Contributions by Stefano Bolognini, Rainer Gross and Sylvia Zwettler-Otte- Preface by Alain Gibeault
Edited By Sylvia Zwettler-Otte
Preface (Alain Gibeault)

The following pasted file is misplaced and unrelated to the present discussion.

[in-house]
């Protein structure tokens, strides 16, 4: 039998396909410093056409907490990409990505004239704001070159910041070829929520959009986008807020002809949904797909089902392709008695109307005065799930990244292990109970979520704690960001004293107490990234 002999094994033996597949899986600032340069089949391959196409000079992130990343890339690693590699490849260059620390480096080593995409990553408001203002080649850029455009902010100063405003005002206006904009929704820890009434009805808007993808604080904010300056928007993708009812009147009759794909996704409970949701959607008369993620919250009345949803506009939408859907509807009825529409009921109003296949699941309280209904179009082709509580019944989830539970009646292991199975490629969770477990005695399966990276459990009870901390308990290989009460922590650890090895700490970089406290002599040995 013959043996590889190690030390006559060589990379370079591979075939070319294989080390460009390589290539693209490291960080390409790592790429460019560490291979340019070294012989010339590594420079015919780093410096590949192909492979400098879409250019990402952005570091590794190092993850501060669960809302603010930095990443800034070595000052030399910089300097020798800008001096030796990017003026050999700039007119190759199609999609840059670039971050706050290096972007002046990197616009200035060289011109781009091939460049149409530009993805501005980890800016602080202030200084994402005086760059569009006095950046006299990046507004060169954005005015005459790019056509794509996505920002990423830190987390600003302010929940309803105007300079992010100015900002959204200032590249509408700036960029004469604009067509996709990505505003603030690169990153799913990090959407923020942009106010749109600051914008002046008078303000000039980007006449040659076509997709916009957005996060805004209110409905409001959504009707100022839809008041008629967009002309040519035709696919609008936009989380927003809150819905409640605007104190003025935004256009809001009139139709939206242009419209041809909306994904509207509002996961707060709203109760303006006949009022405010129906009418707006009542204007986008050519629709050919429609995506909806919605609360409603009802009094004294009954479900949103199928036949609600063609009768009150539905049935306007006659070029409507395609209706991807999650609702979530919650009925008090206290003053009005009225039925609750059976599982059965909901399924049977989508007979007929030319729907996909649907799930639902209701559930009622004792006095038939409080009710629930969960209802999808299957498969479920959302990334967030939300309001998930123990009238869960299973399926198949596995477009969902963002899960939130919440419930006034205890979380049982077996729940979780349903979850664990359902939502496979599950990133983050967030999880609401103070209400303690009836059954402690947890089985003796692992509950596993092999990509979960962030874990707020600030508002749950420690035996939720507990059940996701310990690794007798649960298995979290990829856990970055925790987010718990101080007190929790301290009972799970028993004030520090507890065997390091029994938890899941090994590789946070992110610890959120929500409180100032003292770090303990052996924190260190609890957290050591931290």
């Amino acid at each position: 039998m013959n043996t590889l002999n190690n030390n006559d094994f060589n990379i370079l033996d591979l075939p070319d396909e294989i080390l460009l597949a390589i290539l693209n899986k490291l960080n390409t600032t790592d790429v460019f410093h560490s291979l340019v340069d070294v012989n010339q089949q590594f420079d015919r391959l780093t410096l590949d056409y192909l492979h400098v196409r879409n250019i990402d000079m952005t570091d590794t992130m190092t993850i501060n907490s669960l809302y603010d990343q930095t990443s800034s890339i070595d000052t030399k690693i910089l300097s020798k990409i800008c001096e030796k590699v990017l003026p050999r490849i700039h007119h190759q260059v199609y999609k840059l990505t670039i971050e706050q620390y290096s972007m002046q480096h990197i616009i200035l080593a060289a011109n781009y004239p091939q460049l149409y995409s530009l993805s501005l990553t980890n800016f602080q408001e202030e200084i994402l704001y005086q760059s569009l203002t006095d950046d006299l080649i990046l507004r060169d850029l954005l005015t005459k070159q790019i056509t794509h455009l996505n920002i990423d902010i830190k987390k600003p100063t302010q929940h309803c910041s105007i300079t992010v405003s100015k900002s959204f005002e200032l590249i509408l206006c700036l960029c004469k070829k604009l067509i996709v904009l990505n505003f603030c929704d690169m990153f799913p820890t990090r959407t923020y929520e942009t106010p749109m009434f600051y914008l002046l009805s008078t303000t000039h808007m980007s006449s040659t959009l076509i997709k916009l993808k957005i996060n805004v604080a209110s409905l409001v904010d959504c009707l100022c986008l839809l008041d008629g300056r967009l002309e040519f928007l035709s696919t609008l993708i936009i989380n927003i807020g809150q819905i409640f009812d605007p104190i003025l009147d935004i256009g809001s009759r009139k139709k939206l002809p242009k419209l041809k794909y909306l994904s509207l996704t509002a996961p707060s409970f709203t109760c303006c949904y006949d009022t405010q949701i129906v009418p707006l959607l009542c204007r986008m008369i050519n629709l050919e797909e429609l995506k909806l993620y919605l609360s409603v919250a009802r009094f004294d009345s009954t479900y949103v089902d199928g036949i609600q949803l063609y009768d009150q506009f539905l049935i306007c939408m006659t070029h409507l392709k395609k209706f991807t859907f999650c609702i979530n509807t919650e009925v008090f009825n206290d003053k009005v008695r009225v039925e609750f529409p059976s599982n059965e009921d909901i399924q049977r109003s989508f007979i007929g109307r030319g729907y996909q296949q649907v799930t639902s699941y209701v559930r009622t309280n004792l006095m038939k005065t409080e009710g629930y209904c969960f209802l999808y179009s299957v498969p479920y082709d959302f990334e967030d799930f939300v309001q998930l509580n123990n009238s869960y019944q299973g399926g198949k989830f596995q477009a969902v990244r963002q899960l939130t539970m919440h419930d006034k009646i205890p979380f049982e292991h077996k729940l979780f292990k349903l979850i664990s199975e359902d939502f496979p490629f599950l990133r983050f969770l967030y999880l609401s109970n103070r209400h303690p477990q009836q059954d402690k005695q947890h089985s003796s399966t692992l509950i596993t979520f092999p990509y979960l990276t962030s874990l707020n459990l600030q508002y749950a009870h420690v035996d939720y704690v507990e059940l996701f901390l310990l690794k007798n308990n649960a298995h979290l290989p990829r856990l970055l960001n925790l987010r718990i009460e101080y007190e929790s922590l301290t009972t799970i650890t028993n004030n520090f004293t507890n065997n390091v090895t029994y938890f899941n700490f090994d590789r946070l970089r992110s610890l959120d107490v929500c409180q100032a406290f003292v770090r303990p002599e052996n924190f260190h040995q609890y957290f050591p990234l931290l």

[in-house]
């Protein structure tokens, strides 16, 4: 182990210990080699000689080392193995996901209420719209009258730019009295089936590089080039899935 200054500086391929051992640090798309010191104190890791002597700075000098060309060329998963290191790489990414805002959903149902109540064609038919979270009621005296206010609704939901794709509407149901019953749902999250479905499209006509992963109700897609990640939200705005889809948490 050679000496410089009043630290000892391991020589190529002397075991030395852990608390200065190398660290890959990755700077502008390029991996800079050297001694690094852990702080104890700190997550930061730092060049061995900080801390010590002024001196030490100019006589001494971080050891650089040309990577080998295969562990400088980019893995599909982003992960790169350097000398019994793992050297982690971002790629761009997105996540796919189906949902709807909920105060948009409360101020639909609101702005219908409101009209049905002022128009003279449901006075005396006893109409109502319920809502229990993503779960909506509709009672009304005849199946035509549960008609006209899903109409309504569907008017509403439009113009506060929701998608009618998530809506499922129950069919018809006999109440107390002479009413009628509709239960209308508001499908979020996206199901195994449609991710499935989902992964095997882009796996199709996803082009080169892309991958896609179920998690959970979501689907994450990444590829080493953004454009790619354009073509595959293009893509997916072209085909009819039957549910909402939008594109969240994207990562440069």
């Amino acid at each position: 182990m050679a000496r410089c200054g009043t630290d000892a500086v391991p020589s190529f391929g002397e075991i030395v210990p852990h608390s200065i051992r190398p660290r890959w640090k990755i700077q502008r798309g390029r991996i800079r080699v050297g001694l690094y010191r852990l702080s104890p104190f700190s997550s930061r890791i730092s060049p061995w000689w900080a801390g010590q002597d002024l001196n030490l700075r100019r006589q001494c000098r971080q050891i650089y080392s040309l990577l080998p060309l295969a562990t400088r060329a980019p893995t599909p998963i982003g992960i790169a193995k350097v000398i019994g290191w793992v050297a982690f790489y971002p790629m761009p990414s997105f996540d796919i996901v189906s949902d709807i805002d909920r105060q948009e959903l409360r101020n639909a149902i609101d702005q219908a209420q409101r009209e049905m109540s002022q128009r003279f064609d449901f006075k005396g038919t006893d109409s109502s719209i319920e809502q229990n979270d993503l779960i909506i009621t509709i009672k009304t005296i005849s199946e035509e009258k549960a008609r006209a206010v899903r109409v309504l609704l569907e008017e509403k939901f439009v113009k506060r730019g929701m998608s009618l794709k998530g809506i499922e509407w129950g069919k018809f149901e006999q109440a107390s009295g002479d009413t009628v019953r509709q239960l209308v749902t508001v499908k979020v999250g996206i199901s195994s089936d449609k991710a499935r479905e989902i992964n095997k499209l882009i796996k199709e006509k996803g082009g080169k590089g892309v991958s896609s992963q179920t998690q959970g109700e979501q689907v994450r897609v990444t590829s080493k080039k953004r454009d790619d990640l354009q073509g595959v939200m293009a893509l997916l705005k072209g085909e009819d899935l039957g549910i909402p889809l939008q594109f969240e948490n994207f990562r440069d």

11 Preface Alain Gibeault The authors of this book, Sylvia Zwettler-Otte, Rainer Gross and Stefano Bolog- nini, all emphasize the fact that the Sphinx is a representation of a hybrid crea- ture, half-animal/half-human, with the body of a lion, the wings of an eagle and the head of a human being. It is interesting to note that this kind of representation plays a major role in prehistoric art, bearing witness to the very first paintings made by human beings. For example, in the Chauvet cave dating from 32000 BP (Before Present), there is a man/buffalo, a creature with a human body and hand and the head of a buffalo. If we think of the scene of the well in the Lascaux cave dating from 17000 BP, we can see a wounded buffalo facing a very schematic ithyphallic man with the head of a bird and half-leaning backwards; a stick deco- rated with a bird has fallen from his hands. We could interpret this scene as a realistic scenario in which a man is mortally wounded by a buffalo which is itself wounded; however, it is more probably a symbolic representation of life and death in the confrontation between man and animal. As soon as the man has established some differentiation with respect to the animal, he manifests his wish to identify with the power of the feared animal, experienced as a spirit (Gibeault, 2010). Prehistoric art is the result of a long process of hominization linked not only to biological...
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